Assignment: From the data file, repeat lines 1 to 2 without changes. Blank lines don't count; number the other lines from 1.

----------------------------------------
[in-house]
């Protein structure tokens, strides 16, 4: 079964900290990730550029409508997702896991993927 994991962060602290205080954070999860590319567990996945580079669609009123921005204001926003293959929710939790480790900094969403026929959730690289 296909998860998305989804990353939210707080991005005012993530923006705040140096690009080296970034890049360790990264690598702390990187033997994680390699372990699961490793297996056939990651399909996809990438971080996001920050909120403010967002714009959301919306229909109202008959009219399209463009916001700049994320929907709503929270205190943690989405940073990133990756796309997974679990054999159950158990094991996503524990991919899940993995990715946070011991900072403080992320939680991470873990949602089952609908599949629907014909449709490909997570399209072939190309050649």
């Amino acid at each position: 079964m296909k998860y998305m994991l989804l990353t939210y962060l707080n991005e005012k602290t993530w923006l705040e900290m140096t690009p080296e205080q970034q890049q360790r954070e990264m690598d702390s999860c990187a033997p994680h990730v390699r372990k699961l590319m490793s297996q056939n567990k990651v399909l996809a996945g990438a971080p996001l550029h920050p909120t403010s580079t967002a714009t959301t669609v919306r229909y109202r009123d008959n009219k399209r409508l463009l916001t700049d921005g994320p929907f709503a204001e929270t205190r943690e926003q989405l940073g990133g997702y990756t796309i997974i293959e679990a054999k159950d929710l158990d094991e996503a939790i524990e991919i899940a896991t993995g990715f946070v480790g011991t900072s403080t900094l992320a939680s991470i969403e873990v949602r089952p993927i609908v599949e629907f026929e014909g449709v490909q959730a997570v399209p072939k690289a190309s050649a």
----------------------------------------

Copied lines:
[in-house]
């Protein structure tokens, strides 16, 4: 079964900290990730550029409508997702896991993927 994991962060602290205080954070999860590319567990996945580079669609009123921005204001926003293959929710939790480790900094969403026929959730690289 296909998860998305989804990353939210707080991005005012993530923006705040140096690009080296970034890049360790990264690598702390990187033997994680390699372990699961490793297996056939990651399909996809990438971080996001920050909120403010967002714009959301919306229909109202008959009219399209463009916001700049994320929907709503929270205190943690989405940073990133990756796309997974679990054999159950158990094991996503524990991919899940993995990715946070011991900072403080992320939680991470873990949602089952609908599949629907014909449709490909997570399209072939190309050649």